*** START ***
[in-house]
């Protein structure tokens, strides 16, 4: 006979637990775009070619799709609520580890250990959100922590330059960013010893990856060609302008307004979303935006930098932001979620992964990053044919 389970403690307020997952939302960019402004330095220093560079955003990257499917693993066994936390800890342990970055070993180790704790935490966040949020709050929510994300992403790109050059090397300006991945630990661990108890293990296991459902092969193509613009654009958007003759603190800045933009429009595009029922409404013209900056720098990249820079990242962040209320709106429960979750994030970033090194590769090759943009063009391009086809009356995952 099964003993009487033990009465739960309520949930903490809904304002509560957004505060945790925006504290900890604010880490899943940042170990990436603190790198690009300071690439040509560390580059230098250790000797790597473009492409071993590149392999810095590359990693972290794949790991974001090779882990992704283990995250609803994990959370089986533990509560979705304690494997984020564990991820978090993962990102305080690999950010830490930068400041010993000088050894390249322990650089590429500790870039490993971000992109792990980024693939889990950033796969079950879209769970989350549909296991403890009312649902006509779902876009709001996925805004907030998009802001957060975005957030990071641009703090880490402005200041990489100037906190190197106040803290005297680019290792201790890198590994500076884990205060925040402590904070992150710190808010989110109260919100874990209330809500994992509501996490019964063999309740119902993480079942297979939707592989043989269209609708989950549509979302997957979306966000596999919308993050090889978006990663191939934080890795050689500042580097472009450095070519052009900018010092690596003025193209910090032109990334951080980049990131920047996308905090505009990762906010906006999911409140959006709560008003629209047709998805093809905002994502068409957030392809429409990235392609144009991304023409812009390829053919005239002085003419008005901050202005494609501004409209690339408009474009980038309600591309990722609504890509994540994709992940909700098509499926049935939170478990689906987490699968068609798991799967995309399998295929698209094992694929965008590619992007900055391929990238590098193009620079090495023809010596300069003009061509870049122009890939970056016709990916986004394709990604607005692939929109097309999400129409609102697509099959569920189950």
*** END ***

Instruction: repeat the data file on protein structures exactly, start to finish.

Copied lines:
[in-house]
């Protein structure tokens, strides 16, 4: 006979637990775009070619799709609520580890250990959100922590330059960013010893990856060609302008307004979303935006930098932001979620992964990053044919 389970403690307020997952939302960019402004330095220093560079955003990257499917693993066994936390800890342990970055070993180790704790935490966040949020709050929510994300992403790109050059090397300006991945630990661990108890293990296991459902092969193509613009654009958007003759603190800045933009429009595009029922409404013209900056720098990249820079990242962040209320709106429960979750994030970033090194590769090759943009063009391009086809009356995952 099964003993009487033990009465739960309520949930903490809904304002509560957004505060945790925006504290900890604010880490899943940042170990990436603190790198690009300071690439040509560390580059230098250790000797790597473009492409071993590149392999810095590359990693972290794949790991974001090779882990992704283990995250609803994990959370089986533990509560979705304690494997984020564990991820978090993962990102305080690999950010830490930068400041010993000088050894390249322990650089590429500790870039490993971000992109792990980024693939889990950033796969079950879209769970989350549909296991403890009312649902006509779902876009709001996925805004907030998009802001957060975005957030990071641009703090880490402005200041990489100037906190190197106040803290005297680019290792201790890198590994500076884990205060925040402590904070992150710190808010989110109260919100874990209330809500994992509501996490019964063999309740119902993480079942297979939707592989043989269209609708989950549509979302997957979306966000596999919308993050090889978006990663191939934080890795050689500042580097472009450095070519052009900018010092690596003025193209910090032109990334951080980049990131920047996308905090505009990762906010906006999911409140959006709560008003629209047709998805093809905002994502068409957030392809429409990235392609144009991304023409812009390829053919005239002085003419008005901050202005494609501004409209690339408009474009980038309600591309990722609504890509994540994709992940909700098509499926049935939170478990689906987490699968068609798991799967995309399998295929698209094992694929965008590619992007900055391929990238590098193009620079090495023809010596300069003009061509870049122009890939970056016709990916986004394709990604607005692939929109097309999400129409609102697509099959569920189950």